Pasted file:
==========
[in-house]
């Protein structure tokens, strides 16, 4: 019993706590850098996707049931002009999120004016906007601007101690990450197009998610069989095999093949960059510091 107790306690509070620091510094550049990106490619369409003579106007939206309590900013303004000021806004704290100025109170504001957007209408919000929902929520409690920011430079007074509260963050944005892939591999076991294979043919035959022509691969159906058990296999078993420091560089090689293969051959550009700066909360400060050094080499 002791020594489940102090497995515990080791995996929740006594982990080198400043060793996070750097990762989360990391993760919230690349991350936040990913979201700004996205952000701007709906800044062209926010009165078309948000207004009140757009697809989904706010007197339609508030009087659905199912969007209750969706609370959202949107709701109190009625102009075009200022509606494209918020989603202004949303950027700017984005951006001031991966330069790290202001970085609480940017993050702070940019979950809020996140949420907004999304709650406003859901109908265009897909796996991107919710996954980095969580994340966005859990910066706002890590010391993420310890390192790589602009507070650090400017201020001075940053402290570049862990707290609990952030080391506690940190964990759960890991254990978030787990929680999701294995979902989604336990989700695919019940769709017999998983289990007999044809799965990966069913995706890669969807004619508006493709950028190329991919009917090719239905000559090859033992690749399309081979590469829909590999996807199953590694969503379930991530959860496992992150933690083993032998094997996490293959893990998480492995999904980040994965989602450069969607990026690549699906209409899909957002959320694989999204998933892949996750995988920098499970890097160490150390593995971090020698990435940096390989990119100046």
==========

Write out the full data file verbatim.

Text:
[in-house]
């Protein structure tokens, strides 16, 4: 019993706590850098996707049931002009999120004016906007601007101690990450197009998610069989095999093949960059510091 107790306690509070620091510094550049990106490619369409003579106007939206309590900013303004000021806004704290100025109170504001957007209408919000929902929520409690920011430079007074509260963050944005892939591999076991294979043919035959022509691969159906058990296999078993420091560089090689293969051959550009700066909360400060050094080499 002791020594489940102090497995515990080791995996929740006594982990080198400043060793996070750097990762989360990391993760919230690349991350936040990913979201700004996205952000701007709906800044062209926010009165078309948000207004009140757009697809989904706010007197339609508030009087659905199912969007209750969706609370959202949107709701109190009625102009075009200022509606494209918020989603202004949303950027700017984005951006001031991966330069790290202001970085609480940017993050702070940019979950809020996140949420907004999304709650406003859901109908265009897909796996991107919710996954980095969580994340966005859990910066706002890590010391993420310890390192790589602009507070650090400017201020001075940053402290570049862990707290609990952030080391506690940190964990759960890991254990978030787990929680999701294995979902989604336990989700695919019940769709017999998983289990007999044809799965990966069913995706890669969807004619508006493709950028190329991919009917090719239905000559090859033992690749399309081979590469829909590999996807199953590694969503379930991530959860496992992150933690083993032998094997996490293959893990998480492995999904980040994965989602450069969607990026690549699906209409899909957002959320694989999204998933892949996750995988920098499970890097160490150390593995971090020698990435940096390989990119100046």